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Asia visit crucial for Catholic church and Francis

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Asia visit crucial for Catholic church and Francis


Pope Francis has flown to South Korea to begin a five-day Asian tour, his first to the region.

It is the first papal visit to the region, the last to anywhere in the far east being the visit to the Philippines by Pope John Paul II in 1995.

It is Francis’s third foreign trip, after Brazil and the Holy Land.

The official reason for the visit is Seoul’s hosting of the Sixth Asian Youth Day, which the Pope is addressing, but he will also be honouring local martyrs, discussing the Catholic church’s regional growth, and reconciliation between the two Koreas.

South Korea is ten percent Catholic. However the minority is remarkably dynamic, and the congregation has grown by 30% in the the last decade.

Francis is scheduled to meet many young Asian Catholics on the trip, along with the poorest and the sick, and will reinforce calls for North and South Korea to resolve their differences.

“As our country has gone through many difficulties, I hope Pope Francis’s visit to South Korea will help us resolve the problems through his grace, especially conflicts between South and North Korea,” says Choo Hye-Ok, a South Korean catholic.

Seoul officials expect the capital to see a million-strong mass, held with the theme “peace and reconciliation” on the Korean peninsular, on August 18. The religious ceremony will be the final event of the trip.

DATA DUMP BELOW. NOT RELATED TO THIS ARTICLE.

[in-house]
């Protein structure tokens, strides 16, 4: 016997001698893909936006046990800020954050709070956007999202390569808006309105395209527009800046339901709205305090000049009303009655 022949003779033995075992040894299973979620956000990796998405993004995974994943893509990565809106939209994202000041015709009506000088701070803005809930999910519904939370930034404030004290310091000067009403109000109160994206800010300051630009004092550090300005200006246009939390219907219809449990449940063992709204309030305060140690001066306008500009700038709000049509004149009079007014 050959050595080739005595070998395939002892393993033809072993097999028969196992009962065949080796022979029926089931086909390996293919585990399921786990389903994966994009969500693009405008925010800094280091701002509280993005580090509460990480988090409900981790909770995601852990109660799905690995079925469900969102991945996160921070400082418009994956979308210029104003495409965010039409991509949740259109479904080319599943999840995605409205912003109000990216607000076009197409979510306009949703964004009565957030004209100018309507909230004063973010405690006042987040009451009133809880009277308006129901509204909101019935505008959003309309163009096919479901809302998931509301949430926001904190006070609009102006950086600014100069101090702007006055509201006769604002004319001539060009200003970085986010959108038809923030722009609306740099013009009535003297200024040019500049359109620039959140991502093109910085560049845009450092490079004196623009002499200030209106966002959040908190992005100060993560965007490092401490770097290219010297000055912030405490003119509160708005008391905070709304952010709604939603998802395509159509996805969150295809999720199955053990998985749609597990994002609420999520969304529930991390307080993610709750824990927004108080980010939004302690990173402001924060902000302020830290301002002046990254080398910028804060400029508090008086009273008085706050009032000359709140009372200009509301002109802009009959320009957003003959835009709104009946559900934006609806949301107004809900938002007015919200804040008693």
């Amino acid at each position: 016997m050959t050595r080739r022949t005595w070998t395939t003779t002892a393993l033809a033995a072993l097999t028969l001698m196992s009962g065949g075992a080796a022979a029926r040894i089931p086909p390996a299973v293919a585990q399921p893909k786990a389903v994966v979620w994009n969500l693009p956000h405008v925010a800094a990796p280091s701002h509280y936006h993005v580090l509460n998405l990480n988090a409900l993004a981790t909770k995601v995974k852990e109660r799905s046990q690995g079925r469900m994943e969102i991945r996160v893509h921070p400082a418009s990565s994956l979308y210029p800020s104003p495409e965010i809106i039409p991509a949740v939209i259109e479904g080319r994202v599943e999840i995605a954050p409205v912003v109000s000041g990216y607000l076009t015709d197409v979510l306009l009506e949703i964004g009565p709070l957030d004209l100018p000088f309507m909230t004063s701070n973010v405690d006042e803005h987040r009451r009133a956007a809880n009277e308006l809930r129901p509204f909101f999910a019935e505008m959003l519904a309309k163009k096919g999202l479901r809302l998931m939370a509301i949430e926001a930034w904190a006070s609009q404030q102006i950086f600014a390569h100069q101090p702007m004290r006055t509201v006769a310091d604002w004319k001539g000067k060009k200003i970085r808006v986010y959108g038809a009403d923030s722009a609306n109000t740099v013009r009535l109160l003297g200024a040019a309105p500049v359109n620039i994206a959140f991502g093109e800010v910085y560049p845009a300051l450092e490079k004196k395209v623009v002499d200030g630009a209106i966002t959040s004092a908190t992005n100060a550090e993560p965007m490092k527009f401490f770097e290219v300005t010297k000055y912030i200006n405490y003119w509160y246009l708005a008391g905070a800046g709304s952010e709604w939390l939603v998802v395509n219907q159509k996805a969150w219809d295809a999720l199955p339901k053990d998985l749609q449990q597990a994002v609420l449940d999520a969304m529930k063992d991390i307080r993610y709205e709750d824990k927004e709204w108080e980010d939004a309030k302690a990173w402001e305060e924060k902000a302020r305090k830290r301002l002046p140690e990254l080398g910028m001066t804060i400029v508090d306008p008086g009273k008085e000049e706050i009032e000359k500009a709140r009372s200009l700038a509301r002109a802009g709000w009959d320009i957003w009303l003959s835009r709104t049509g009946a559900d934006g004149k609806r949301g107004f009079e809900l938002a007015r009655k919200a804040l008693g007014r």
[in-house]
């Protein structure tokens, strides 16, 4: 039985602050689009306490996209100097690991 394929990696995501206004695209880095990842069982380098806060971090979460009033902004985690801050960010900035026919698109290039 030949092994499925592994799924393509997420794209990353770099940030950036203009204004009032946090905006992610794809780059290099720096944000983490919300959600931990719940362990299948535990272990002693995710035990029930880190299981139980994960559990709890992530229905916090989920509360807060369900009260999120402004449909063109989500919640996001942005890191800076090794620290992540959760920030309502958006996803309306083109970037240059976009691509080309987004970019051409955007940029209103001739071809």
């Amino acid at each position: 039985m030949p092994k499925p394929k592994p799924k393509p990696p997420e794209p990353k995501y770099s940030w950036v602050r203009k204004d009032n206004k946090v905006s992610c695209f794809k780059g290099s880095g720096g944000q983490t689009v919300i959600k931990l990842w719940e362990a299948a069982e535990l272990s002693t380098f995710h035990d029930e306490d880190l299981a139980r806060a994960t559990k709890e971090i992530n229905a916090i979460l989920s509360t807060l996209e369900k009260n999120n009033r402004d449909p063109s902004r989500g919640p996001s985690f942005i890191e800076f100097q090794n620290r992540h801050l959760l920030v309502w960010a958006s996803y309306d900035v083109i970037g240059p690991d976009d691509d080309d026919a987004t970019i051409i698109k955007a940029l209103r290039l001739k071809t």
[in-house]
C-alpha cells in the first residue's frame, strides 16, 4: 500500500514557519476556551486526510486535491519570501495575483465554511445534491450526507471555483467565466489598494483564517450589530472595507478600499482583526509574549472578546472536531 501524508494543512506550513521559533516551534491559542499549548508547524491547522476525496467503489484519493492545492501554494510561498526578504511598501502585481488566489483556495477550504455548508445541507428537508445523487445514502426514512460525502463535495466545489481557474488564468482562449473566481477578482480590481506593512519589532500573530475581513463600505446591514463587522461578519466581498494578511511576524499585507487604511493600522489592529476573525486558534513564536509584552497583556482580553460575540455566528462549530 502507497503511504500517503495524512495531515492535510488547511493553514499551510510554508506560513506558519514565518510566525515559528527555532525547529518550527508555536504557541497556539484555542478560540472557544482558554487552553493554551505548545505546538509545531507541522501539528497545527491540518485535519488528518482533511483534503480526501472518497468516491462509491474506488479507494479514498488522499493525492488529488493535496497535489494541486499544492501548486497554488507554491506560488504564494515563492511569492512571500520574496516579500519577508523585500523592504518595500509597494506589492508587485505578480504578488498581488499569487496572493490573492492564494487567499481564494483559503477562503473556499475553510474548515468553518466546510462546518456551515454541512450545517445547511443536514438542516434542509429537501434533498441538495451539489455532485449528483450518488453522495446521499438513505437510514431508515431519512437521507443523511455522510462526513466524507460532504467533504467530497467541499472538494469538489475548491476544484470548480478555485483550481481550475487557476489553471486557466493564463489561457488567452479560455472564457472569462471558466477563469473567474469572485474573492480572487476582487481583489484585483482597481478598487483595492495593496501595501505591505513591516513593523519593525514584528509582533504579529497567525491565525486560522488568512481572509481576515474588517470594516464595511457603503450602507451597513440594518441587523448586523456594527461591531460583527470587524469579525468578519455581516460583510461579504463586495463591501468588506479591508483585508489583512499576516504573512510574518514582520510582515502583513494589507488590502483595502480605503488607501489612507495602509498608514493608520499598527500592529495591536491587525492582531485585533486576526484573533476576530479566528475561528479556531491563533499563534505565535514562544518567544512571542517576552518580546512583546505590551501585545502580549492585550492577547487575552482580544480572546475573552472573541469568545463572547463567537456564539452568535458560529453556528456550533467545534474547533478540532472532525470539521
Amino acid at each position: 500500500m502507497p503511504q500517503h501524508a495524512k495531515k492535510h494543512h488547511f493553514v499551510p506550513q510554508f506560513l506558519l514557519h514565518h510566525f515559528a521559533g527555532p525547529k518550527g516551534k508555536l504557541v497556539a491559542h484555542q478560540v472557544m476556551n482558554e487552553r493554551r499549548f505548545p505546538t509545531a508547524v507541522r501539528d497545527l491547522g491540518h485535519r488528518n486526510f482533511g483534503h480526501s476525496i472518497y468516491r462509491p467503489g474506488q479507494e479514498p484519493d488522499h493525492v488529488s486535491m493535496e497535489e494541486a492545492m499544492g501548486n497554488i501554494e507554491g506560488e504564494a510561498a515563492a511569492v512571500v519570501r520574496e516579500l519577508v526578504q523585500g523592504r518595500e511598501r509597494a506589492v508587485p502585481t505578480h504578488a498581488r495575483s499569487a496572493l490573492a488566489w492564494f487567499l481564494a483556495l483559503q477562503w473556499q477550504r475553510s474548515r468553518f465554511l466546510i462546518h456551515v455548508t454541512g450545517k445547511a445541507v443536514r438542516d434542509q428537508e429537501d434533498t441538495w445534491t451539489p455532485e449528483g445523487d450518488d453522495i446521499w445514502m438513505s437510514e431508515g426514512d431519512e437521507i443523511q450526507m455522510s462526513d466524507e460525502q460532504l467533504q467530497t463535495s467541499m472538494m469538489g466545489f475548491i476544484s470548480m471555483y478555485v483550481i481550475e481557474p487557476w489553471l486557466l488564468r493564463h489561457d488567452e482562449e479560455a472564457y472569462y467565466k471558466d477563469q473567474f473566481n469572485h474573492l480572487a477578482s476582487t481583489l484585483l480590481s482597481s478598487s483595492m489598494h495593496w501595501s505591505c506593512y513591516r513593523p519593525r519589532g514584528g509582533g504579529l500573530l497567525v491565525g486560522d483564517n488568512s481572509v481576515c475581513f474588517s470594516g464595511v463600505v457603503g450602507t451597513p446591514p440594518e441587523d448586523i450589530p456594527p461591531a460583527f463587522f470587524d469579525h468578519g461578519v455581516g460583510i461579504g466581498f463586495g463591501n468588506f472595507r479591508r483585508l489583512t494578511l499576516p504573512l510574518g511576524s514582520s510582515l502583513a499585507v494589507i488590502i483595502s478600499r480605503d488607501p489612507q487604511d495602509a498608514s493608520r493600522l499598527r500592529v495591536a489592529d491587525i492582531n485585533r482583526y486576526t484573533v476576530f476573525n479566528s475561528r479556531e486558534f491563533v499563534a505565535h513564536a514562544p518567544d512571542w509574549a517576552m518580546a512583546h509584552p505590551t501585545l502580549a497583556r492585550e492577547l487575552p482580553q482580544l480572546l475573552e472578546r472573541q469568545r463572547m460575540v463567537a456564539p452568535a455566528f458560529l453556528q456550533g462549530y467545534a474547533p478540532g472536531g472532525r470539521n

Also on the agenda is the beatification of 124 martyrs, and a meeting with some of the “comfort women” taken prisoner and used by the Japanese during WWII.

Former comfort women met in Seoul ahead of Francis’s arrival.

“The meeting with the Pope will be a consolation and help the former comfort women heal. Also it will pressure the Japanese government and international society. I hope the meeting will give momentum to resolve the comfort women problem,” said the director of the Korean Council for Women Draftted for Sexual Slavery by Japan, Yoon Mee-Hyang.

Some have been hoping for a spectacular papal gesture, like a visit to the frontier with North Korea; a gesture similar to his visiting the Israeli separation wall in Bethlehem in May. But his office says he has no such plan.

Pope Francis has placed reconciliation, peace, and the easing of geopolitical tensions and territorial conflicts without violence at the heart of Vatican foreign policy.

Last Sunday at his weekly Angelus prayer he warned the return to violence in Gaza would only “worsen” relations between Israelis and Palestinians. He added he was “horrified” by the situation in Iraq before referring to his voyage to South Korea, and calling on the faithful for their prayers.

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